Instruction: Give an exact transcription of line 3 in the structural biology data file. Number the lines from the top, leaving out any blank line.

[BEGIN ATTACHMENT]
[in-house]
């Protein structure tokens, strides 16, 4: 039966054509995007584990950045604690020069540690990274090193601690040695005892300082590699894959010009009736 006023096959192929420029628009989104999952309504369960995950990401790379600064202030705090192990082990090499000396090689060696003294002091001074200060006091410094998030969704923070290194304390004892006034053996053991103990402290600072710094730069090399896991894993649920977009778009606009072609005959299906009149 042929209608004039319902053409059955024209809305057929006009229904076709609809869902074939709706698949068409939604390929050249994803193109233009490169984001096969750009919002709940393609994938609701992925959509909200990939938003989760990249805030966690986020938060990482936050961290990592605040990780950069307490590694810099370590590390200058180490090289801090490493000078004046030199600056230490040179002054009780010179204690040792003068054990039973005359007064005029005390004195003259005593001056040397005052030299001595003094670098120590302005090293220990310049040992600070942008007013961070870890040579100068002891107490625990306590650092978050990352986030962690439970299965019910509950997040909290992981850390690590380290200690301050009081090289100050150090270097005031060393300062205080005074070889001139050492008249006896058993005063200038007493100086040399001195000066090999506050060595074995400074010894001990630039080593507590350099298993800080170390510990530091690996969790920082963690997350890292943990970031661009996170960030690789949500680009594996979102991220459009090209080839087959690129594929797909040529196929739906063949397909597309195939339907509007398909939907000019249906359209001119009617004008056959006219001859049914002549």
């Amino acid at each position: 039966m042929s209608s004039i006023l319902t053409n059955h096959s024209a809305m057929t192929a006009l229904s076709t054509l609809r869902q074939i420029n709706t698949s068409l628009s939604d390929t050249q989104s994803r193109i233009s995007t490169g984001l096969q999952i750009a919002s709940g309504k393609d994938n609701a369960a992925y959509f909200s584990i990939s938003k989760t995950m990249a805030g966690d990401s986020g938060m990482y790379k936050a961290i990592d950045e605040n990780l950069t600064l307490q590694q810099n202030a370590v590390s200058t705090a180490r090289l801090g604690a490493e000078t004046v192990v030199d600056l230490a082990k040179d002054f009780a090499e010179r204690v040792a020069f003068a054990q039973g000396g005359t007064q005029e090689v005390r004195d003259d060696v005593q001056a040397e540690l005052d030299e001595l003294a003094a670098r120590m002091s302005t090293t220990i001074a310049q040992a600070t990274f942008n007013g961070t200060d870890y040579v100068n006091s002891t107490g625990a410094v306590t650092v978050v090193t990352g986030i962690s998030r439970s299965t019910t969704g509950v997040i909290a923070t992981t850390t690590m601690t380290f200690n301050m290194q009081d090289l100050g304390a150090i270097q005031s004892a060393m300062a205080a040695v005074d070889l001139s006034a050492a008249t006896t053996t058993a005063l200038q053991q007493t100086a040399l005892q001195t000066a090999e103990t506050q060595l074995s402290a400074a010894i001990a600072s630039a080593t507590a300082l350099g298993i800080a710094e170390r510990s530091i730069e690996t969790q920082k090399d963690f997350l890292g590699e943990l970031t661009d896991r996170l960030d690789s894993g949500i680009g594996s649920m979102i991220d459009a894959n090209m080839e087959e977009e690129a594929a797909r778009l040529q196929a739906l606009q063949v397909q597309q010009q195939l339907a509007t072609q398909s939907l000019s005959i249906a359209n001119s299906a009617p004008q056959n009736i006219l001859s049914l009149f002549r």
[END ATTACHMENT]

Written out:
């Amino acid at each position: 039966m042929s209608s004039i006023l319902t053409n059955h096959s024209a809305m057929t192929a006009l229904s076709t054509l609809r869902q074939i420029n709706t698949s068409l628009s939604d390929t050249q989104s994803r193109i233009s995007t490169g984001l096969q999952i750009a919002s709940g309504k393609d994938n609701a369960a992925y959509f909200s584990i990939s938003k989760t995950m990249a805030g966690d990401s986020g938060m990482y790379k936050a961290i990592d950045e605040n990780l950069t600064l307490q590694q810099n202030a370590v590390s200058t705090a180490r090289l801090g604690a490493e000078t004046v192990v030199d600056l230490a082990k040179d002054f009780a090499e010179r204690v040792a020069f003068a054990q039973g000396g005359t007064q005029e090689v005390r004195d003259d060696v005593q001056a040397e540690l005052d030299e001595l003294a003094a670098r120590m002091s302005t090293t220990i001074a310049q040992a600070t990274f942008n007013g961070t200060d870890y040579v100068n006091s002891t107490g625990a410094v306590t650092v978050v090193t990352g986030i962690s998030r439970s299965t019910t969704g509950v997040i909290a923070t992981t850390t690590m601690t380290f200690n301050m290194q009081d090289l100050g304390a150090i270097q005031s004892a060393m300062a205080a040695v005074d070889l001139s006034a050492a008249t006896t053996t058993a005063l200038q053991q007493t100086a040399l005892q001195t000066a090999e103990t506050q060595l074995s402290a400074a010894i001990a600072s630039a080593t507590a300082l350099g298993i800080a710094e170390r510990s530091i730069e690996t969790q920082k090399d963690f997350l890292g590699e943990l970031t661009d896991r996170l960030d690789s894993g949500i680009g594996s649920m979102i991220d459009a894959n090209m080839e087959e977009e690129a594929a797909r778009l040529q196929a739906l606009q063949v397909q597309q010009q195939l339907a509007t072609q398909s939907l000019s005959i249906a359209n001119s299906a009617p004008q056959n009736i006219l001859s049914l009149f002549r």